Aliases for HUS1 Gene
External Ids for HUS1 Gene
Previous GeneCards Identifiers for HUS1 Gene
The protein encoded by this gene is a component of an evolutionarily conserved, genotoxin-activated checkpoint complex that is involved in the cell cycle arrest in response to DNA damage. This protein forms a heterotrimeric complex with checkpoint proteins RAD9 and RAD1. In response to DNA damage, the trimeric complex interacts with another protein complex consisting of checkpoint protein RAD17 and four small subunits of the replication factor C (RFC), which loads the combined complex onto the chromatin. The DNA damage induced chromatin binding has been shown to depend on the activation of the checkpoint kinase ATM, and is thought to be an early checkpoint signaling event. Alternative splicing results in multiple transcript variants. [provided by RefSeq, Feb 2011]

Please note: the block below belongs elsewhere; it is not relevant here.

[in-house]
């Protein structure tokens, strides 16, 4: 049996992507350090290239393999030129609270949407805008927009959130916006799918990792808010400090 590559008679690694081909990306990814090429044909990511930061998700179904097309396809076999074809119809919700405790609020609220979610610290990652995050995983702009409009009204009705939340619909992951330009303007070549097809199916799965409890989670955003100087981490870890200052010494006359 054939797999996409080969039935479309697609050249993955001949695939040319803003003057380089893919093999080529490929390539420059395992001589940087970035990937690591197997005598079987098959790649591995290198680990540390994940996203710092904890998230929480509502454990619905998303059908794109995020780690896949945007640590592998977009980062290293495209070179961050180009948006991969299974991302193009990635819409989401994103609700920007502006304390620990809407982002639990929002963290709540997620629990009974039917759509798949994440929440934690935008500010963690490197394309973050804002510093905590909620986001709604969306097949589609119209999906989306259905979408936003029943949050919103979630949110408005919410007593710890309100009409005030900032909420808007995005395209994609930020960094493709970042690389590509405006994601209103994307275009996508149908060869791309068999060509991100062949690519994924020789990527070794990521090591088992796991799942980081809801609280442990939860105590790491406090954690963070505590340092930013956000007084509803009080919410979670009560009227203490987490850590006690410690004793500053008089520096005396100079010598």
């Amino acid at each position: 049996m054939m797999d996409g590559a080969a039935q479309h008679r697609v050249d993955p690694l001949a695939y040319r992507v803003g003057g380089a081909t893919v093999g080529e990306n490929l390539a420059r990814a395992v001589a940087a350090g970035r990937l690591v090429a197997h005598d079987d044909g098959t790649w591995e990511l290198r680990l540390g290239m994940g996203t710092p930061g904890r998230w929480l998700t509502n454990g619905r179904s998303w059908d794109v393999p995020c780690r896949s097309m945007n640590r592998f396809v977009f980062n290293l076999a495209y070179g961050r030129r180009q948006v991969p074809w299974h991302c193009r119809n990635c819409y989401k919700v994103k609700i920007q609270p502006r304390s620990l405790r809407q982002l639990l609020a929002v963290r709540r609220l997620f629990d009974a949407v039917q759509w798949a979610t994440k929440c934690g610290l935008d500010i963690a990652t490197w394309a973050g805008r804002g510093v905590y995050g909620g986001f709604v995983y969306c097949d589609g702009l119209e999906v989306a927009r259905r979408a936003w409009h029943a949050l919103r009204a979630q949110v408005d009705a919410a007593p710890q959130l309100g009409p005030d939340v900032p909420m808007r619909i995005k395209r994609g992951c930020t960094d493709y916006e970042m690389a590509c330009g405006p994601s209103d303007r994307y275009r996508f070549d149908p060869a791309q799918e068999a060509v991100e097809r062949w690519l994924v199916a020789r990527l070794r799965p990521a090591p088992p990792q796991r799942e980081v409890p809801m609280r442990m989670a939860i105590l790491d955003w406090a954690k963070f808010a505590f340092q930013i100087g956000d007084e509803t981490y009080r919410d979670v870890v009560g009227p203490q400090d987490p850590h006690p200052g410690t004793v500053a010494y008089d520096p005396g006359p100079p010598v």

GeneCards Summary for HUS1 Gene
HUS1 (HUS1 Checkpoint Clamp Component) is a Protein Coding gene. Diseases associated with HUS1 include Fanconi Anemia, Complementation Group G and Xeroderma Pigmentosum, Variant Type. Among its related pathways are Homologous DNA Pairing and Strand Exchange and E2F mediated regulation of DNA replication. An important paralog of this gene is HUS1B.
UniProtKB/Swiss-Prot Summary for HUS1 Gene
Component of the 9-1-1 cell-cycle checkpoint response complex that plays a major role in DNA repair. The 9-1-1 complex is recruited to DNA lesion upon damage by the RAD17-replication factor C (RFC) clamp loader complex. Acts then as a sliding clamp platform on DNA for several proteins involved in long-patch base excision repair (LP-BER). The 9-1-1 complex stimulates DNA polymerase beta (POLB) activity by increasing its affinity for the 3'-OH end of the primer-template and stabilizes POLB to those sites where LP-BER proceeds; endonuclease FEN1 cleavage activity on substrates with double, nick, or gap flaps of distinct sequences and lengths; and DNA ligase I (LIG1) on long-patch base excision repair substrates. The 9-1-1 complex is necessary for the recruitment of RHNO1 to sites of double-stranded breaks (DSB) occurring during the S phase.